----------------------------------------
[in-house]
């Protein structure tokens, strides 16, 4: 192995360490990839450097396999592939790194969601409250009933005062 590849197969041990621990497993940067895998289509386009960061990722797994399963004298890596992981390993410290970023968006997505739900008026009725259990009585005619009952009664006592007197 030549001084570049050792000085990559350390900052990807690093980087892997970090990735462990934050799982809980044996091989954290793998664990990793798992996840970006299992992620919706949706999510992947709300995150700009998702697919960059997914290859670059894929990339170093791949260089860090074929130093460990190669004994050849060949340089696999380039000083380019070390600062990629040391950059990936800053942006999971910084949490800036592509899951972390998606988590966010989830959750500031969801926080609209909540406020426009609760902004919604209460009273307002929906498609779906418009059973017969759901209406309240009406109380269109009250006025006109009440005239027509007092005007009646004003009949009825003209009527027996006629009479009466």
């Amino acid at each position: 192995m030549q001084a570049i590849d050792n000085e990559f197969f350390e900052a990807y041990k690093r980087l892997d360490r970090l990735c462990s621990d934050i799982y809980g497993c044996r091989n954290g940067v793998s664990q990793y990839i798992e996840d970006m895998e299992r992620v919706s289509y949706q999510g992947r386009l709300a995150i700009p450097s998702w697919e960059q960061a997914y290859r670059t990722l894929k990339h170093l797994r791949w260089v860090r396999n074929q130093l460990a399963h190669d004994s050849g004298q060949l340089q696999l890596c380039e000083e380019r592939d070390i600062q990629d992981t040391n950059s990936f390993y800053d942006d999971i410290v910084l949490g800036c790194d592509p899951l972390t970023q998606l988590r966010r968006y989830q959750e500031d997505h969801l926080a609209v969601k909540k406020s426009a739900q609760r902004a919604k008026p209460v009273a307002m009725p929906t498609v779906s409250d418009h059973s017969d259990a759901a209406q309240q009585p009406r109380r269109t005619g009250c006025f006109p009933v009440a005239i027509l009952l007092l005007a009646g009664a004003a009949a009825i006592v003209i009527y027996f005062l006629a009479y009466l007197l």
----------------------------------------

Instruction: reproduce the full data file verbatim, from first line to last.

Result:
[in-house]
């Protein structure tokens, strides 16, 4: 192995360490990839450097396999592939790194969601409250009933005062 590849197969041990621990497993940067895998289509386009960061990722797994399963004298890596992981390993410290970023968006997505739900008026009725259990009585005619009952009664006592007197 030549001084570049050792000085990559350390900052990807690093980087892997970090990735462990934050799982809980044996091989954290793998664990990793798992996840970006299992992620919706949706999510992947709300995150700009998702697919960059997914290859670059894929990339170093791949260089860090074929130093460990190669004994050849060949340089696999380039000083380019070390600062990629040391950059990936800053942006999971910084949490800036592509899951972390998606988590966010989830959750500031969801926080609209909540406020426009609760902004919604209460009273307002929906498609779906418009059973017969759901209406309240009406109380269109009250006025006109009440005239027509007092005007009646004003009949009825003209009527027996006629009479009466």
């Amino acid at each position: 192995m030549q001084a570049i590849d050792n000085e990559f197969f350390e900052a990807y041990k690093r980087l892997d360490r970090l990735c462990s621990d934050i799982y809980g497993c044996r091989n954290g940067v793998s664990q990793y990839i798992e996840d970006m895998e299992r992620v919706s289509y949706q999510g992947r386009l709300a995150i700009p450097s998702w697919e960059q960061a997914y290859r670059t990722l894929k990339h170093l797994r791949w260089v860090r396999n074929q130093l460990a399963h190669d004994s050849g004298q060949l340089q696999l890596c380039e000083e380019r592939d070390i600062q990629d992981t040391n950059s990936f390993y800053d942006d999971i410290v910084l949490g800036c790194d592509p899951l972390t970023q998606l988590r966010r968006y989830q959750e500031d997505h969801l926080a609209v969601k909540k406020s426009a739900q609760r902004a919604k008026p209460v009273a307002m009725p929906t498609v779906s409250d418009h059973s017969d259990a759901a209406q309240q009585p009406r109380r269109t005619g009250c006025f006109p009933v009440a005239i027509l009952l007092l005007a009646g009664a004003a009949a009825i006592v003209i009527y027996f005062l006629a009479y009466l007197l």